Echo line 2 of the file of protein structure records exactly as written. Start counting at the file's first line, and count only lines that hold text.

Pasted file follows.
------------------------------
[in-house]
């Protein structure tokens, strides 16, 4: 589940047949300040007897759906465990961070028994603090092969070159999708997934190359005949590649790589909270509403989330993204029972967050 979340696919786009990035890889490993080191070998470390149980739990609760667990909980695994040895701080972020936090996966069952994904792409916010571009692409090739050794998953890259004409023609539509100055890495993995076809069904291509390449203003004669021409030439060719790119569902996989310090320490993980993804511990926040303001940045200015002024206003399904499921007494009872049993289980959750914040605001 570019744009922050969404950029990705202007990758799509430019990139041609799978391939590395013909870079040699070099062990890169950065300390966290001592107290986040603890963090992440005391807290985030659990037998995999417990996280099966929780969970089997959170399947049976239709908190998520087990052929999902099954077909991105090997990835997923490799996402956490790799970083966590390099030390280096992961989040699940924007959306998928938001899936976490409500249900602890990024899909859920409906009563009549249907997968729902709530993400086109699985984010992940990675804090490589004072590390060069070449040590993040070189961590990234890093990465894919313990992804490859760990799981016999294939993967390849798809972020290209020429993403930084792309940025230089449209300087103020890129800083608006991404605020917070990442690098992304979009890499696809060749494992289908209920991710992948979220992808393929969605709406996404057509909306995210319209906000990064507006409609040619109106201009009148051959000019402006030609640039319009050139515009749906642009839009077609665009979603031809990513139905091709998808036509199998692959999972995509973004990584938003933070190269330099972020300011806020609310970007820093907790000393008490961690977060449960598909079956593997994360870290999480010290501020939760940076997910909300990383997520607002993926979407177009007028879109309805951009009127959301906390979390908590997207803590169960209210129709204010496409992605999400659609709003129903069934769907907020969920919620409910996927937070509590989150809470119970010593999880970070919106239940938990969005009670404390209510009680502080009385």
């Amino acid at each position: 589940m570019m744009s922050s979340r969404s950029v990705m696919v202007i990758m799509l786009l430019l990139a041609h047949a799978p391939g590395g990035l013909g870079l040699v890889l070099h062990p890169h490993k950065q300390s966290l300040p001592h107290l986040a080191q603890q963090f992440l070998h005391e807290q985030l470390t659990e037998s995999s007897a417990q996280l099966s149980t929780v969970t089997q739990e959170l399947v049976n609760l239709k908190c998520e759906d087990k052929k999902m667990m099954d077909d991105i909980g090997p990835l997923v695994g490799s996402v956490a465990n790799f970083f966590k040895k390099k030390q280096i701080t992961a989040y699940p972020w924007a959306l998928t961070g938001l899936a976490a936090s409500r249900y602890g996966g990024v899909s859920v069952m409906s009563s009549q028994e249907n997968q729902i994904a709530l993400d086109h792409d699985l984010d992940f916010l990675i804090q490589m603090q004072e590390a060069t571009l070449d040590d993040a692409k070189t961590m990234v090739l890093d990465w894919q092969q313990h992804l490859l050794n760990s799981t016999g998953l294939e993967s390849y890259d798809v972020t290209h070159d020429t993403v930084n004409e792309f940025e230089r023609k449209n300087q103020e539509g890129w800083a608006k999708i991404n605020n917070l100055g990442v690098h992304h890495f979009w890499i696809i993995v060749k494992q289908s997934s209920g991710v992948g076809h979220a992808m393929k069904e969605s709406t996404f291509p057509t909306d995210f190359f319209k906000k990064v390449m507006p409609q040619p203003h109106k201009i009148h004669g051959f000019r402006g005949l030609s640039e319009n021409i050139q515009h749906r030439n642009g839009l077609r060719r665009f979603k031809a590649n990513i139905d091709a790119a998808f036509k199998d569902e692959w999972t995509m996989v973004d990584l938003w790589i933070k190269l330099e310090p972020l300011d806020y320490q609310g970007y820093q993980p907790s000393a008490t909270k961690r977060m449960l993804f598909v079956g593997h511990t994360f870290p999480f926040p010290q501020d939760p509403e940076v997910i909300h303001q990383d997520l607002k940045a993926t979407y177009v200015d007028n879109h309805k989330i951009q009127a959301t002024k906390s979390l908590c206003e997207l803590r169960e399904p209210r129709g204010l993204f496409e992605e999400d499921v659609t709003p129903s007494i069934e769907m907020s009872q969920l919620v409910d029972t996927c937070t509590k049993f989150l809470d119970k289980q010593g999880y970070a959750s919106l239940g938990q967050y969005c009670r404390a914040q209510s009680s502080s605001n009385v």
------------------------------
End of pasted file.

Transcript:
């Protein structure tokens, strides 16, 4: 589940047949300040007897759906465990961070028994603090092969070159999708997934190359005949590649790589909270509403989330993204029972967050 979340696919786009990035890889490993080191070998470390149980739990609760667990909980695994040895701080972020936090996966069952994904792409916010571009692409090739050794998953890259004409023609539509100055890495993995076809069904291509390449203003004669021409030439060719790119569902996989310090320490993980993804511990926040303001940045200015002024206003399904499921007494009872049993289980959750914040605001 570019744009922050969404950029990705202007990758799509430019990139041609799978391939590395013909870079040699070099062990890169950065300390966290001592107290986040603890963090992440005391807290985030659990037998995999417990996280099966929780969970089997959170399947049976239709908190998520087990052929999902099954077909991105090997990835997923490799996402956490790799970083966590390099030390280096992961989040699940924007959306998928938001899936976490409500249900602890990024899909859920409906009563009549249907997968729902709530993400086109699985984010992940990675804090490589004072590390060069070449040590993040070189961590990234890093990465894919313990992804490859760990799981016999294939993967390849798809972020290209020429993403930084792309940025230089449209300087103020890129800083608006991404605020917070990442690098992304979009890499696809060749494992289908209920991710992948979220992808393929969605709406996404057509909306995210319209906000990064507006409609040619109106201009009148051959000019402006030609640039319009050139515009749906642009839009077609665009979603031809990513139905091709998808036509199998692959999972995509973004990584938003933070190269330099972020300011806020609310970007820093907790000393008490961690977060449960598909079956593997994360870290999480010290501020939760940076997910909300990383997520607002993926979407177009007028879109309805951009009127959301906390979390908590997207803590169960209210129709204010496409992605999400659609709003129903069934769907907020969920919620409910996927937070509590989150809470119970010593999880970070919106239940938990969005009670404390209510009680502080009385």